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Ch. 1 An introduction to chemistry


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Chapter one goes over Scientific method, Measurements and Precision as well as Units of Measurement

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Ch. 1 An introduction to chemistry

  1. 1. Textbook: Baker
  2. 2. Section 1.1
  3. 3.  Chemistry is the study of the structure and behavior of matter
  4. 4.  Chemistry allows you to ◦ Ask questions  Questions about how the natural world works & why ◦ Answer questions  Answer the same questions you posed ◦ Solve problems  Mechanical, Technical and Social problems can be elucidated
  5. 5. Section 1.2 – 1.3
  6. 6. The properties of matter mustbe measured correctly andreported without ambiguity.Section 1.4
  7. 7.  Value- A quantities description that includes both a number and a unit Units- quantities defined by standards that people have agreed to use to compare one event/object to another
  8. 8.  The Customary system was based on: ◦ Inch (unit) = width of average thumb (standard) ◦ Foot = typical length of an adult foot (which varied) Metric system ◦ Created by the French in the 18th Century ◦ Consistent and systematic set of standards
  9. 9.  Meter (Greek metron, “a measure”) ◦ Originally one ten-millionth of the distance from the North pole to the equator ◦ Today it is defined as the distance light travels in 1/299,792,458 second
  10. 10.  A modern elaboration of the original metric system, was set up in 1960 Base units- Units from which all other units are derived
  11. 11.
  12. 12.  SI base units and derived units are not always a convenient size for making measurements ◦ A way deriving new units that are larger and smaller has been developed  Scientist attach prefixes to base units which multiply and divide a base unit by a power of 10
  13. 13.
  14. 14.  Mass is the measure of the amount of matter in an object Matter is anything that has mass and takes up space Weight is a measure of the force of gravitational attraction between it and a significantly large body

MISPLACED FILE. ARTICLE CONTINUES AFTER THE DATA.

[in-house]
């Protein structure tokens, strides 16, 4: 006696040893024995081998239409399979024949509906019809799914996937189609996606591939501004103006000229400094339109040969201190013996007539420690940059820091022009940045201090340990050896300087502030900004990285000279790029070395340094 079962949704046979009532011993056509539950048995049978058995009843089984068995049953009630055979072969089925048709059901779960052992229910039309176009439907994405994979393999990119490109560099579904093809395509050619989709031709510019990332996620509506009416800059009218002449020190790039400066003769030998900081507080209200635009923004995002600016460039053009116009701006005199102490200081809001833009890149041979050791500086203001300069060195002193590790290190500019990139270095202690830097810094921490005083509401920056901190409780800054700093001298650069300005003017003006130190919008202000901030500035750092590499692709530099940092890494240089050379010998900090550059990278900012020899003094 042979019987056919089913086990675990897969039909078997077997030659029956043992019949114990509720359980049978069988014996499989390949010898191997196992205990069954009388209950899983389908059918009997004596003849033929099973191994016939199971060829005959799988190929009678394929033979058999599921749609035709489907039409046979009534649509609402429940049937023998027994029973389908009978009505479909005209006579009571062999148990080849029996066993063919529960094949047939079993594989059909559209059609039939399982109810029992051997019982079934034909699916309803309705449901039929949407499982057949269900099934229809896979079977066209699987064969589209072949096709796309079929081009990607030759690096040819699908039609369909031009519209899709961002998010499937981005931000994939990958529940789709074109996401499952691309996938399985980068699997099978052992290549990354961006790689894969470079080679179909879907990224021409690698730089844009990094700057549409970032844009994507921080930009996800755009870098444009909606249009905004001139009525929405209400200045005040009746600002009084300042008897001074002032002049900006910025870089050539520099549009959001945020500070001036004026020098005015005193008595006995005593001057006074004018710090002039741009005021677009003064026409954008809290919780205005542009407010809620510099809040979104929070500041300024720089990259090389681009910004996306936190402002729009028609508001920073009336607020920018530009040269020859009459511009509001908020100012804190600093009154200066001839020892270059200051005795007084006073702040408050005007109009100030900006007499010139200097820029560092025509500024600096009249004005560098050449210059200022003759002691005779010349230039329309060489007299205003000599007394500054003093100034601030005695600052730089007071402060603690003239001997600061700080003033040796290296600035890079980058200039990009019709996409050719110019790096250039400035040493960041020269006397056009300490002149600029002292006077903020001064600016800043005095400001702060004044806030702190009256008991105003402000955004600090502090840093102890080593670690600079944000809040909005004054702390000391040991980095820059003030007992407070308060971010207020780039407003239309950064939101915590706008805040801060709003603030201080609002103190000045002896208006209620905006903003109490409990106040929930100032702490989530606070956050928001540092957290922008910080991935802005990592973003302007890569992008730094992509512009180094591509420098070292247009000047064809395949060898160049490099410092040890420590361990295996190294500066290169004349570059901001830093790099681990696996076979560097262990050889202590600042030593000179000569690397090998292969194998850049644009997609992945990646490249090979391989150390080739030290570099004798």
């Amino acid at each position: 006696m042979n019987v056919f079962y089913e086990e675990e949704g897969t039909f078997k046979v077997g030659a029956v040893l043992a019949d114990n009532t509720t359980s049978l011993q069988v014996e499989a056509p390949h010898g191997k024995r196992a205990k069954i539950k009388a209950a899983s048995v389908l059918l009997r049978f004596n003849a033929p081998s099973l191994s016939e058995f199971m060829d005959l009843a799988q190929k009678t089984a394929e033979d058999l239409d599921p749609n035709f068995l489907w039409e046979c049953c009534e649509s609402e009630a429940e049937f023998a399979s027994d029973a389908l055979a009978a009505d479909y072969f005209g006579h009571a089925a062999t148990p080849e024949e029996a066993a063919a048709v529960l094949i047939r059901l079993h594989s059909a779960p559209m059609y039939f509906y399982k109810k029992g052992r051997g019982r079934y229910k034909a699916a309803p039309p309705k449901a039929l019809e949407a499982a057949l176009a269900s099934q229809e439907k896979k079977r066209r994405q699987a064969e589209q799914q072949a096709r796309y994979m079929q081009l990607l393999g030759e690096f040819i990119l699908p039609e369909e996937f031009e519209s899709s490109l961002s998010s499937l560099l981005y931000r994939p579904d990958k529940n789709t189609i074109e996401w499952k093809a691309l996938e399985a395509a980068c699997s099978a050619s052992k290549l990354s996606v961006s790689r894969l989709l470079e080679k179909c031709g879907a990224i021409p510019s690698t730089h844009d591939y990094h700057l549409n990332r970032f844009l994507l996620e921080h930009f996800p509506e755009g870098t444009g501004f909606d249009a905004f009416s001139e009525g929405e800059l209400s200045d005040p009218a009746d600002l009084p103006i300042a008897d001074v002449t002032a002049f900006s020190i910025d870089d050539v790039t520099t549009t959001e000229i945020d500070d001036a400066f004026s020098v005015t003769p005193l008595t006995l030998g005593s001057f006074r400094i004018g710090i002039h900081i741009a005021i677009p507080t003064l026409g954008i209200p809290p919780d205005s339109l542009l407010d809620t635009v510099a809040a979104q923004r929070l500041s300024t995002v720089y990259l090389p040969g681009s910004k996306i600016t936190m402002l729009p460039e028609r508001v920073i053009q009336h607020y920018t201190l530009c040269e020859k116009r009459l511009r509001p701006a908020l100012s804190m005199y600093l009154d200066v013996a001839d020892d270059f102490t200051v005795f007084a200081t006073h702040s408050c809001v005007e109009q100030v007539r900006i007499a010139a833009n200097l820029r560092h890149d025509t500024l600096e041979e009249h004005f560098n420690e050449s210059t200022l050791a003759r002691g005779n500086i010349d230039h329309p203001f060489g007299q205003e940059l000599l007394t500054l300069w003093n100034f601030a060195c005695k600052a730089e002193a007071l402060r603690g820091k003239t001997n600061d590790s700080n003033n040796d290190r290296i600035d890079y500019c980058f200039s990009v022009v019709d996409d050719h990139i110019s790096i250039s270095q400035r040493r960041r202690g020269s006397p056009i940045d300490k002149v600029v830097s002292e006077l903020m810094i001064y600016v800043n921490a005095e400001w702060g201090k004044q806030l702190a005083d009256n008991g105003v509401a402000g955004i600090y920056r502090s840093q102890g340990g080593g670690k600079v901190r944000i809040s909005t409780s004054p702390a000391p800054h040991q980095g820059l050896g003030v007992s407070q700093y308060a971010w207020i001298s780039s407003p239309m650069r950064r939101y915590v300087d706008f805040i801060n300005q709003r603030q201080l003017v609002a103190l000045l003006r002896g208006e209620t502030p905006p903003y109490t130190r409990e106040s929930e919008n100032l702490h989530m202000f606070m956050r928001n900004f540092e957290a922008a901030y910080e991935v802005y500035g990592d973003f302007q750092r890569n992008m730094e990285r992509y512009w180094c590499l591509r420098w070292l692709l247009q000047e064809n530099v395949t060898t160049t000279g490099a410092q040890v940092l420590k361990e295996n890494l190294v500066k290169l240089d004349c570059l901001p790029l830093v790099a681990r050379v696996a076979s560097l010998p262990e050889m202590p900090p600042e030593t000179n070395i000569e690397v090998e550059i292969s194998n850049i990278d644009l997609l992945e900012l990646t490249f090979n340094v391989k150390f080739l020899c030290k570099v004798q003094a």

15. 15.  An objects weight on the surface of a celestial body (i.e. Earth) depends on its mass and on the distance between it and the center of a celestial body. Mass is also defined as the property of matter that leads to gravitational attractions between objects; this always gives rise to weight In SI system mass is described by units such as kilogram, milligram and gram
  16. 16.  Mass is a constant and will remain the same As the distance between an object and its celestial body increases its weight decreases ◦ Weight is actually the measure of the force of gravitational attraction for a body, it can be described with force units  SI unit newton, N Weight is not really a concern of Chemist, therefor it won’t be mentioned much in Chemistry
  17. 17.
  18. 18.  The temperature of an object is a measure of the degree of motion of its particles ◦ As the motion decreases; the temperature of an object decreases Absolute zero is the point beyond which the motion of the particles, and therefor the temperature cannot be decreased ◦ Therefor all Kelvin temperatures are positive
  19. 19. Section 1.5
  20. 20.
  21. 21.  Sometimes it is necessary to use trailing zeros to show the uncertainty The accuracy or uncertainty are often showed on the device of measuring
  22. 22. 1. Define all of the terms in the chapter2. Describe how science is general is done3. Use the SI base units and their abbreviations to describe length, mass, time, temperature, and volume4. Describe the relationship between liters and cubic meters5. State the numbers of fractions represented by the following metric prefixes, and write their abbreviations: gigi, mega, kilo, centi, milli, micro, nano, and pico6. Describe the relationships between the metric units that do not have prefixes (such as meter, gram, and liter) and units derived from them by the addition of prefixes.